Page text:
OK. Now you can check your answers. How did you do? If you got three right, you're probably just about average. I find that randomly chosen "statistic" utterly alarming, but I have been known to be a bit dramatic. If you happened to have answered all of the questions correctly, let me first say: I love you! I honestly love you. And I hereby knight you Sir Grammar Bitch. (As an aside, I've heard that even women can be called Sir now. In fact, during a recent trip to a drive-through of some unnamed fast food Mexican chain that may or may not offer actual meat in their beef tacos, the lovely cashier repeated my order and then said, "Thank you, Sir. Please pull forward when you can." Now, I'm an alto, but I don't think I sound like a man unless I've got the mother of all head colds, but I digress - far too often and far too far).

There. That wasn't so difficult, was it? I know it left you wanting more. And more. So come back soon, ya hear? I'll be waiting with bated breath for the moment I can breathe a sigh of relief for you've returned.


P.S. A fun story for those who have stuck around this far: When I ran this through the Microsoft Word spell check, it kept telling me to change "breath" to "breathe" and vice versa. I'm not sure whether to be glad I'm smarter than my computer or sad that the person tasked with providing a correct spell/grammar checker failed miserably!

Answer Key  

(Hey! Stop cheating! As my college Roomie #2 always said: "Cheaters never prosper!")

1. breath
2. breathe
3. breath
4. breathe
5. breath
6. breathe
7. breath
8. breathe
9. breath

Wednesday, May 12, 2010

There's going to be trouble if there are any more peeps from the audience

It's as common as people ordering a Big Mac, super-size fries and a diet coke. What's that, you ask? People who use the word "there's." For me, it looms high on the "oh no you didn't" scale of grammar "badness."

I had an English professor in college who just couldn't grasp the concept that when you're referring to more than one person, place or thing (for example, hundreds of revelers or fifteen minutes) and preceding it with the word "there," "there" must be followed with "are." Not is or 's or, worse, be.

Incorrect: I'm not going to wait in line for the newest Star Trek movie - there's like ten thousands nerds in Mr. Spock costumes all over the place. And they're doing something really weird with their hands.

Correct: I'm glad you're taking time to trim your toenails, but next time, please do it outside of your cubicle and dispose of the clippings elsewhere. There are four coworkers complaining to me about this practice of yours.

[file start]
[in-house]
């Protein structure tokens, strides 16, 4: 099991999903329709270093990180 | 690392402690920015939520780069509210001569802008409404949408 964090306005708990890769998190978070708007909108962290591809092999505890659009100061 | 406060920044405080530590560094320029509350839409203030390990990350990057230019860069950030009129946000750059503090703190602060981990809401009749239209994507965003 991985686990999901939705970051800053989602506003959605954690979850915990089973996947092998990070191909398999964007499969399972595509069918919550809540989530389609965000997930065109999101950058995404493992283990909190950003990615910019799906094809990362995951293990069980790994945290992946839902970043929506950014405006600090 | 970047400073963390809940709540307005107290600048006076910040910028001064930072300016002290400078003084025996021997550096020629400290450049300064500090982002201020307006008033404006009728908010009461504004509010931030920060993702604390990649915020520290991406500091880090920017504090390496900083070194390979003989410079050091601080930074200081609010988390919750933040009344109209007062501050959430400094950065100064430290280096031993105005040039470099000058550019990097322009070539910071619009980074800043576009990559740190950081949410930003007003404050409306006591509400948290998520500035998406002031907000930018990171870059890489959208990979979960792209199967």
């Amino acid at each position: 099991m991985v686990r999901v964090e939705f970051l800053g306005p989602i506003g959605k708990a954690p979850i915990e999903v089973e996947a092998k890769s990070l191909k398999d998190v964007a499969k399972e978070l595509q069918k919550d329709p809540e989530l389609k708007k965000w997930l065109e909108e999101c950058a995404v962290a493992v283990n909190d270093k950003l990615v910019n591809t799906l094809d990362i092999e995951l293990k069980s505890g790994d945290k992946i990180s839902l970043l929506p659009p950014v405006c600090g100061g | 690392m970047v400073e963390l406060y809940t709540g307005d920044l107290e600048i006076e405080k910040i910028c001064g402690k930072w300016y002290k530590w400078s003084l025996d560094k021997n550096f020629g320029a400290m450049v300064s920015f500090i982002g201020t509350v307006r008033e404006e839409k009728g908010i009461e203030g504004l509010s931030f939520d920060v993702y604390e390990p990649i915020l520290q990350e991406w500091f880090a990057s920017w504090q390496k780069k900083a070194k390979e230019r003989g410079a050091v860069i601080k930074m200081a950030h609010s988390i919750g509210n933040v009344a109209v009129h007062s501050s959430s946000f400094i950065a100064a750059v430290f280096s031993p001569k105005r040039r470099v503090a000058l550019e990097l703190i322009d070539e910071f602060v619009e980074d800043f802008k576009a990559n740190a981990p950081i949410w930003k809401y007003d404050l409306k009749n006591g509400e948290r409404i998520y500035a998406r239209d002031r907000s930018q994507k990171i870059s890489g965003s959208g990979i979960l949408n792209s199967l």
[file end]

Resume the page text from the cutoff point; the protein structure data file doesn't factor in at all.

If you're uncertain about whether it's OK to use the contraction there's, try filling in there is where you are considering using there's.

You wouldn't say (not if you wanted to be correct) there is fifty states, so you shouldn't use there's fifty states. But you would say there is a party tonight, so it's also fine to say there's a rockin' party tonight, and I am not missing it.

That about covers it.

I think it's time I sign off. There's something else I need to be doing. In fact, there are ten (ten thousand?) things I should be doing that don't involve telling you how to speak or write.

Until next time, and with all of my love, I wish you an excellent day.



Wednesday, February 3, 2010

Their, they're, there, it's going to be just fine (says GB)

Never fear, Grammar B. is here, tirelessly working to save the English language. This time I'm tackling the use of their, they're and there. (Funny note for those who like to pick on people: I just had to correct my own grammar in the first sentence, but in my defense, at least I realized it prior to publishing.)

Let's get to it.


Their is a pronoun that shows possession, meaning something belongs to them.

Example 1: Sam and Lafawnda took their newly shaved pink poodle into the polling place, and that's when all hell broke loose.

Here, the newly shaved pink poodle belongs to Sam and Lafawnda (and boy, don't they know it!), so we use the word their to show that ownership. Because who else would want to stake a claim on a newly shaved pink poodle?

Example 2: The self-proclaimed teabaggers could hardly contain their excitement when Republican Scott Brown won the late Edward Kennedy's senate seat in the Massachusetts election; so they took to the streets in celebration, teabagging as only they can, waving their flags, posters, and self-righteousness. Sadly, their love was not returned in kind, as Mr. Brown politely refused to be associated with their group.

In example 2, I have stepped wholeheartedly into a heaping pile of cow dung, and I pray that any people who associate themselves with the teabaggers will forgive me for using their group's misfortune to illustrate grammar usage. Let's move on, shall we?